Sunday, December 14, 2014

And Suddenly You're Just Different

In honor of my birthday week, I put together a photo montage of me from age 18 to 28.  If a photo couldn’t be found from the day of my actual birthday, it is definitely close.  I’m the smallest I can ever remember being and am way lighter than I was in high school at age 18.  It’s hard to believe that 10 years ago I was getting ready for prom, prepping for college, stressing my way through AP statistics class and caring more about my social life than anything else.

Recently, while hanging out with my friend, Aly, we were talking about my blog, and how awesome it is :), and it was brought up how I was fortunate to not be bullied in high school. It’s totally true. No one was ever deliberately mean to me in high school because of my weight. I had plenty of friends, played a sport and was voted friendliest by the senior class. My true friends never saw me as fat, they just saw me as Sarah. Elementary and middle school was where kids were the cruelest.  I can remember crying to my mom over being the fat kid and feeling so ugly.  I was afraid to try new things and go out for teams because when I did, I wasn’t ever good enough.  Kids would call me fat, or other equally creative names but I’ve always been funny and sarcastic so if anyone said anything mean to me I usually had a comment right back. I let being fat define me and believed it was all I would ever be. Being overweight held me back from a lot and lead me to miss out on things. It’s hard to believe that it took 20 years for something to finally come along that was worth giving up being fat for. Not being chosen for cheerleading in the 7th grade, not being asked to prom, being too fat to ride roller coasters, always being in the friend zone, skipping parties in college when being scantily dressed was theme required or being described as the, “big girl with red hair.” None of these things ever pushed me to be successful at losing weight. Nothing was worth the sacrifices and hard work required for long-term results. Until last December.

Around my 27th birthday, I started to panic that life was passing me by. I called my mom to tell her something I hadn’t been able to admit to myself out loud. I’m terrified of being alone for the rest of my life.  What if I miss out on some of the best parts of life because I can't lose weight?  What if I never find my happy?  We talked about it for a few minutes and she said to me, “You know you’re going to need to lose weight.” I know this might sound harsh but I love her so much for saying those 9 words to me. This wasn’t the first time mom and I have talked about my weight but this was the first time I realized she was, as usual, 100 percent right. A few months earlier she asked if I’d be interested in getting lap-band surgery. “It’s not that bad, mom,” I think I countered. It was that bad, I was just so blind to it.  Mom would never say these things to hurt my feelings. She said them because she’s my mom. She wants what all moms want, for her kid to be happy and live a fulfilled life. I quickly realized after our honest phone conversation that I needed to start designing the life I’d been dreaming of. It was time to stop sitting on the sidelines watching others have happiness. I started going to spin classes, I kept up my (small) gym routine through December and attempted eating better. After the holidays, it was incredibly obvious that I was going to need a little help. All of the pieces fell into place after that. Girl gets meds. Meds help girl lose weight. Girl eats less and moves more. Girl starts blog. Girl loses more weight. Girl gets hot. Okay, you’re all caught up.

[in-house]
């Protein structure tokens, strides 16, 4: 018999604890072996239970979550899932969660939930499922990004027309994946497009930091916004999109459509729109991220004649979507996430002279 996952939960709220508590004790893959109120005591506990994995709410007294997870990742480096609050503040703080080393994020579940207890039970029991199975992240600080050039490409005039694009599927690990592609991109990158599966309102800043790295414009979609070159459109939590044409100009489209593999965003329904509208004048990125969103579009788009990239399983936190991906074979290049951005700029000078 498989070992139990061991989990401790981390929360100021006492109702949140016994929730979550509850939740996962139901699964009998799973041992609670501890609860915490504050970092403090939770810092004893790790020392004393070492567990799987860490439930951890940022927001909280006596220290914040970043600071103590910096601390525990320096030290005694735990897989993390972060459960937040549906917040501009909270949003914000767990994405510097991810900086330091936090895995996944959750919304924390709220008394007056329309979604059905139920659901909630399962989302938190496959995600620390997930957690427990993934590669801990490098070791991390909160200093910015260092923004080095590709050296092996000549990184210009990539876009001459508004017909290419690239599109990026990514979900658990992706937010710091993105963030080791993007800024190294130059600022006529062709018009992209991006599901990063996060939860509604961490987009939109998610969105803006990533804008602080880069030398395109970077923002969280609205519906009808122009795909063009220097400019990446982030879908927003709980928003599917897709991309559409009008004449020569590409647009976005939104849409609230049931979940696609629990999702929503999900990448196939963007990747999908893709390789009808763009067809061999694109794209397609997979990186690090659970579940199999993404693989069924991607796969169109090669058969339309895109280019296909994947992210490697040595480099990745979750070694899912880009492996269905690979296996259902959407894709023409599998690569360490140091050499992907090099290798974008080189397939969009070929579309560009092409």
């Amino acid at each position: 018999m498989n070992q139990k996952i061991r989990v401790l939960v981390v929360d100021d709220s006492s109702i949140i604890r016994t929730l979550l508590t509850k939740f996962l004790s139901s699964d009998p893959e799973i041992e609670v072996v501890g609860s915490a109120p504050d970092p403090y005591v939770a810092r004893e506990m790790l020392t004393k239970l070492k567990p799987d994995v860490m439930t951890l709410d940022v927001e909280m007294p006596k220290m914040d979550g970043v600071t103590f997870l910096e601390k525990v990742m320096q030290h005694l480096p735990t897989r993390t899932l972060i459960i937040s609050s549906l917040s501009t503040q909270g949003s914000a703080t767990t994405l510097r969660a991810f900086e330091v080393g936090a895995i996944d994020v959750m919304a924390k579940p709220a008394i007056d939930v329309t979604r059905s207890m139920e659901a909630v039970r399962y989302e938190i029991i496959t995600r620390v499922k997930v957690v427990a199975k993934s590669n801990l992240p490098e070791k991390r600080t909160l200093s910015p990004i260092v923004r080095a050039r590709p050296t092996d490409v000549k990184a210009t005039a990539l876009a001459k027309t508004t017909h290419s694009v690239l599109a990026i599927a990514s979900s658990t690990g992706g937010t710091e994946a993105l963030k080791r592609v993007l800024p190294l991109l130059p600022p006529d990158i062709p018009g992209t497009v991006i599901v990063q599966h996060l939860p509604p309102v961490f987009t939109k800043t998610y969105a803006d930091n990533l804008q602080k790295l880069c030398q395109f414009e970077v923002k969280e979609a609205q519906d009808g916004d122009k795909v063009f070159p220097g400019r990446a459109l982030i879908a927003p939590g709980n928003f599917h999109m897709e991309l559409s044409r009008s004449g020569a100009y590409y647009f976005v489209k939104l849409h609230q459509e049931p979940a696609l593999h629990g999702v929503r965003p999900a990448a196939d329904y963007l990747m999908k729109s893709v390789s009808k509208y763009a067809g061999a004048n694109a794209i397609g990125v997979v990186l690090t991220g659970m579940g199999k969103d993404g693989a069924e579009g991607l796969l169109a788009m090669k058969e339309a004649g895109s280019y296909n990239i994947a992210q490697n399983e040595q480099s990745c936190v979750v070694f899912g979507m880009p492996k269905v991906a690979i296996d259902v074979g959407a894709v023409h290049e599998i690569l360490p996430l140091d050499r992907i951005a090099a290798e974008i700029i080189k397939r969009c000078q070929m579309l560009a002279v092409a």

I have finally found the one thing capable of snapping me out of my fat phase. After all these months, the one thing keeping me going all this time is the same reason why I started. It isn’t a material object, it isn’t money, it isn’t dreams of being skinny, it’s a concept. The concept of a life where I am happy, accepted and loved.  A life where I'm actually living each day not just passing through it.  A life worthy of being the great story I tell my grandchildren when I'm 90.  Hell, actually seeing age 90.

Looking back, I cannot believe how much has changed in a year since that epiphany.  It’s amazing to witness all the engagements, weddings, babies, job changes, moves and personal growths of friends and family.  I know I am a completely different person than I was this time last year.  I guess that’s the fun part about life, you never know what lies ahead.  I never dreamed I would be where I am or have accomplished the things I have this past year.  Sure, I was optimistic but this year has completely exceeded all expectations.

This past year was, honestly, the most rewarding and the most difficult I’ve had in all 28 lived.  In 2014, I found myself.  I found a girl who was tired of the bullshit she was putting herself through.  I was fed up with being me, so I changed.  I finally flipped the light on and became the person I was too lazy to be before.  Twenty seven was a transition and 28 is my debut.

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